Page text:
• The multitransp / multiprod pair is code by Paolo de Leva ;
  • multitrace is a wrapper around diagsum, which is code by Wynton Moore ;
  • The hashmd5 core tool is a stripped version of more general hashing code by Michael Kleder (not available anymore).

We see a growing number of papers in various disciplines where researchers use Manopt. A list is available on Google Scholar. We single out a few projects we think illustrate some of the flexibility of the toolbox:

  • Artiom Kovnatsky, Klaus Glashoff and Michael M. Bronstein proposed MADMM: a generic algorithm for non-smooth optimization on manifolds. This is essentially ADMM, where one of the steps is smooth optimization on a manifold ; that step is performed using Manopt.
  • Reshad Hosseini and Suvrit Sra released a paper entitled Manifold Optimization for Gaussian Mixture Models. They address the important problem of estimating the distribution of data, when it is assumed to be sampled from a mixture (linear combination) of Gaussian distributions. See their MixEst project page for code and more. The same authors also developed the Geometric Optimization Toolbox (GOPT), aimed at optimization over the manifold of positive definite matrices. This includes a Riemannian BFGS algorithm.
  • Vris Yuen-Lam Cheung, Dmitriy Drusvyatskiy, Nathan Krislock and Henry Wolkowicz consider a sensor network localization problem. They propose a smart way of obtaining a cheap initial guess, then refine this ballpark estimate to high accuracy with Manopt. They find that neither works very well without the other. The general idea of combining smart spectral or convex formulations to obtain rough (but controllable) estimates, then refining these using Manopt, is successful in many applications.
  • David Rosen, Luca Carlone, Afonso Bandeira and John Leonard use Manopt for synchronization over the special Euclidean group, which they use to tackle simultaneous localization and mapping in robotics. Their code is on GitHub and it can sometimes produce optimality certificates, on real data, despite non-convexity.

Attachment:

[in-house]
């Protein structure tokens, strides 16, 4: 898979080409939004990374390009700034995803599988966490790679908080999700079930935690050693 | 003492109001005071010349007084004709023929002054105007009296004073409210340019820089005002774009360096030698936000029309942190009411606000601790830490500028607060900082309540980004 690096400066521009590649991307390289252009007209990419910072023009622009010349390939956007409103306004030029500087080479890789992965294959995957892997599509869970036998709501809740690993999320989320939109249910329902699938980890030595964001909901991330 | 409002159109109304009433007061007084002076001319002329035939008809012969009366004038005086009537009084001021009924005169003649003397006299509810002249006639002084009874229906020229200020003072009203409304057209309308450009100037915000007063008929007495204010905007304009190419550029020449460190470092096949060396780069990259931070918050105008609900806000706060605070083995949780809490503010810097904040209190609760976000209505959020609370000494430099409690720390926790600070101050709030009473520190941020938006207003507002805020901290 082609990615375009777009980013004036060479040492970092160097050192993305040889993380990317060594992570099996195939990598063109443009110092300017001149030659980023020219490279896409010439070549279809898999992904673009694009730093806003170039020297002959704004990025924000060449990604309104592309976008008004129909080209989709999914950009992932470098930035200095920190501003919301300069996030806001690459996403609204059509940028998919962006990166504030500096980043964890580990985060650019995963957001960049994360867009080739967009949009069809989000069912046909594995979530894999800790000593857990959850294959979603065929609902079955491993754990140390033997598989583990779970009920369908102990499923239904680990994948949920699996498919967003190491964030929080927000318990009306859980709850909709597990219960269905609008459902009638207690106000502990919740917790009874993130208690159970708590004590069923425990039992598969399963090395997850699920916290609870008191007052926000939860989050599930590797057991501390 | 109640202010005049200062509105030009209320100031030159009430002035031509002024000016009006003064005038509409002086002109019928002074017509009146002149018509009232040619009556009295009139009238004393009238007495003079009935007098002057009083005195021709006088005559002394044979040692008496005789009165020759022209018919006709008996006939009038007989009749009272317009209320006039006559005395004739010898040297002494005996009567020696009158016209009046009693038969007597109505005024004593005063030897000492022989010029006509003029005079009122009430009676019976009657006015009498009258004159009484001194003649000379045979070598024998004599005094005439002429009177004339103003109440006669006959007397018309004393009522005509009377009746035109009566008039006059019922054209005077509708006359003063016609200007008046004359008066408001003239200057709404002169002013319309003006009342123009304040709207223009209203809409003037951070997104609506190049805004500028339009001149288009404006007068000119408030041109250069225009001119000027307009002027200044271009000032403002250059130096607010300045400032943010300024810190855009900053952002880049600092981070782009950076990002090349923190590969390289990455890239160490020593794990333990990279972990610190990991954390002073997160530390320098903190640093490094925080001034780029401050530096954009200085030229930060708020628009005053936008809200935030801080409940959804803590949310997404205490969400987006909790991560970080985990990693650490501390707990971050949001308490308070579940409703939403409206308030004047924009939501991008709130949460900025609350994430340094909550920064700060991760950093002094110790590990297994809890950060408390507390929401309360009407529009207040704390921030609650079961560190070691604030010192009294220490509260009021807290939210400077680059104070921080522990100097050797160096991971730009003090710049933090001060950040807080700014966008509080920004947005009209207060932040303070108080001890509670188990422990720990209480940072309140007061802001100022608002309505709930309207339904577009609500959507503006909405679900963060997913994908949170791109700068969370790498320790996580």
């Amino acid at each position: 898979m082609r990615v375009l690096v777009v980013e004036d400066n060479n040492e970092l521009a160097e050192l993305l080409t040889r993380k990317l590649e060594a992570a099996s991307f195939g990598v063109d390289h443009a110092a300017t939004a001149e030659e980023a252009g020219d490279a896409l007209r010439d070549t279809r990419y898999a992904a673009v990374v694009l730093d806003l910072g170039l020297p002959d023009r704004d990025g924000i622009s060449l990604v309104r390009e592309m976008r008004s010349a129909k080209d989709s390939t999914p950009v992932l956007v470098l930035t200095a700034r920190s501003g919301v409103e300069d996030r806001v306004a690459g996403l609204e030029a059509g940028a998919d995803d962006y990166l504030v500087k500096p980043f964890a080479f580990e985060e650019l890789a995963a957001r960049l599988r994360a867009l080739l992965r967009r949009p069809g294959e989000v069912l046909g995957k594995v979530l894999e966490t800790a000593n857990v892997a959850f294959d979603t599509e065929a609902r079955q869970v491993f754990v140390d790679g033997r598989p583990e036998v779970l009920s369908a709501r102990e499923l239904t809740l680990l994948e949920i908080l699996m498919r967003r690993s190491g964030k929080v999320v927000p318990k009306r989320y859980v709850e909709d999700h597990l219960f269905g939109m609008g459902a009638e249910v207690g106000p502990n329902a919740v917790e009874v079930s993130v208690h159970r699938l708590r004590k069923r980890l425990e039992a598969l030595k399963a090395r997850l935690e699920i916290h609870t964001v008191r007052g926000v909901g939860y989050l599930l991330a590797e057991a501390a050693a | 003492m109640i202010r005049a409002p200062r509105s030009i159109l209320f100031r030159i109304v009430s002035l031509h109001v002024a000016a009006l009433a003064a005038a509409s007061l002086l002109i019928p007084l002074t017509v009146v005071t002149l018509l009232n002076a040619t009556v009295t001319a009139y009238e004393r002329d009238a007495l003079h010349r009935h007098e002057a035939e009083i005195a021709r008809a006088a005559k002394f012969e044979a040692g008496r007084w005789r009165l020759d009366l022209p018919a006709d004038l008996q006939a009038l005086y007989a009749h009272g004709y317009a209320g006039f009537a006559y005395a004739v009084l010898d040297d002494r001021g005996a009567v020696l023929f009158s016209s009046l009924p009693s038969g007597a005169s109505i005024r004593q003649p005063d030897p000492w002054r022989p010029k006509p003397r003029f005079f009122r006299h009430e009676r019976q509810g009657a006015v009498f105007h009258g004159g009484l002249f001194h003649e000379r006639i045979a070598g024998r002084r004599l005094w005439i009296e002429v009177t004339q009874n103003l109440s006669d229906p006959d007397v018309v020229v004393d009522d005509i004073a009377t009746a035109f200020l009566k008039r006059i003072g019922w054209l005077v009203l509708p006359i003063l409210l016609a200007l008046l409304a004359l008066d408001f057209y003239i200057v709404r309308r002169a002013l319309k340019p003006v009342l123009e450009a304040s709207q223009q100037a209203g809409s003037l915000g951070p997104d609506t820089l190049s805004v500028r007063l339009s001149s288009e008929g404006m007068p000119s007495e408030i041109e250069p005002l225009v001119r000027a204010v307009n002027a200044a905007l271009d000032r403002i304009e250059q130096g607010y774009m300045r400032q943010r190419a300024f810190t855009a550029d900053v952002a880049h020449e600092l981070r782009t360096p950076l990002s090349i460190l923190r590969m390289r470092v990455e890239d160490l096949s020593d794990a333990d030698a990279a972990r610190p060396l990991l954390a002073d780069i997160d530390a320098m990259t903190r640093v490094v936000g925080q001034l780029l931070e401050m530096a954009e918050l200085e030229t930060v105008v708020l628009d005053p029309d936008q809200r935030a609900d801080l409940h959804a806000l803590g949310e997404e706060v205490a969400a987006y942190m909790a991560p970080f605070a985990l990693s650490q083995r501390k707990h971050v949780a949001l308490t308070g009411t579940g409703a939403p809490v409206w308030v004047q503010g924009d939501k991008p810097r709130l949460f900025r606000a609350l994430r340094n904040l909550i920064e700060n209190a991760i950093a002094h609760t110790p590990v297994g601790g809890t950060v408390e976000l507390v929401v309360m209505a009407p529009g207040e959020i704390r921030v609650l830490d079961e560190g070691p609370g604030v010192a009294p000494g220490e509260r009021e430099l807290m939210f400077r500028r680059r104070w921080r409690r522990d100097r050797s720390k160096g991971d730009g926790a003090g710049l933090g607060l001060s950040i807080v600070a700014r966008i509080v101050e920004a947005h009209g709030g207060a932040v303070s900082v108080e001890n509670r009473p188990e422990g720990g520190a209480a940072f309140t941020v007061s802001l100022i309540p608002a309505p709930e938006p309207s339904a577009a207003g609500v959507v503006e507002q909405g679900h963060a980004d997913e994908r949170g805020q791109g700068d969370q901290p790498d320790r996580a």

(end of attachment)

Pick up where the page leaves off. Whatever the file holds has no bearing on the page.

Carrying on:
Manopt is meant to ease the sharing of geometries and solvers. If you developed a Riemannian geometry or a solver for optimization on manifolds and would like it to be featured in Manopt, please contact us.

We will ask for an implementation of your manifold / solver in the Manopt format, a documentation page for it (template to come) and an example script to illustrate its features. The documentation page as well as the code will, of course, visibly reflect the authors of the contribution. The documentation will feature links to their personal pages and relevant publications. We will gladly help.

Contributors will be asked to agree to the terms of the Contributor License Agreement. This agreement protects you as a contributor by making it clear that you retain your right to use your own contributions for any other purpose (you retain the copyrights). This agreement protects us as maintainers by authorizing us to distribute the toolbox under a unified license.

Manopt, a Matlab toolbox for optimization on manifolds, is copyright © 2014 by Nicolas Boumal and is distributed under the terms of the GNU General Public License (GPL) version 3 (or later). Contributed and third-party code is copyrighted by their respective authors, but is distributed under a unified license for the whole Manopt toolbox.

In short, this means that everyone is free to use Manopt, to modify it and to redistribute it on a free basis. Manopt is not in the public domain; it is copyrighted and there are restrictions on its distribution (see the license and the related frequently asked questions). For example, you cannot integrate this version of Manopt (in full or in parts) in any closed-source software you plan to distribute (commercially or not). Please contact us for more information.

The documentation of Manopt (this website) is copyright © 2014 by Nicolas Boumal, all rights reserved.

A number of tools have proven invaluable for putting together this website and, most importantly, the documentation: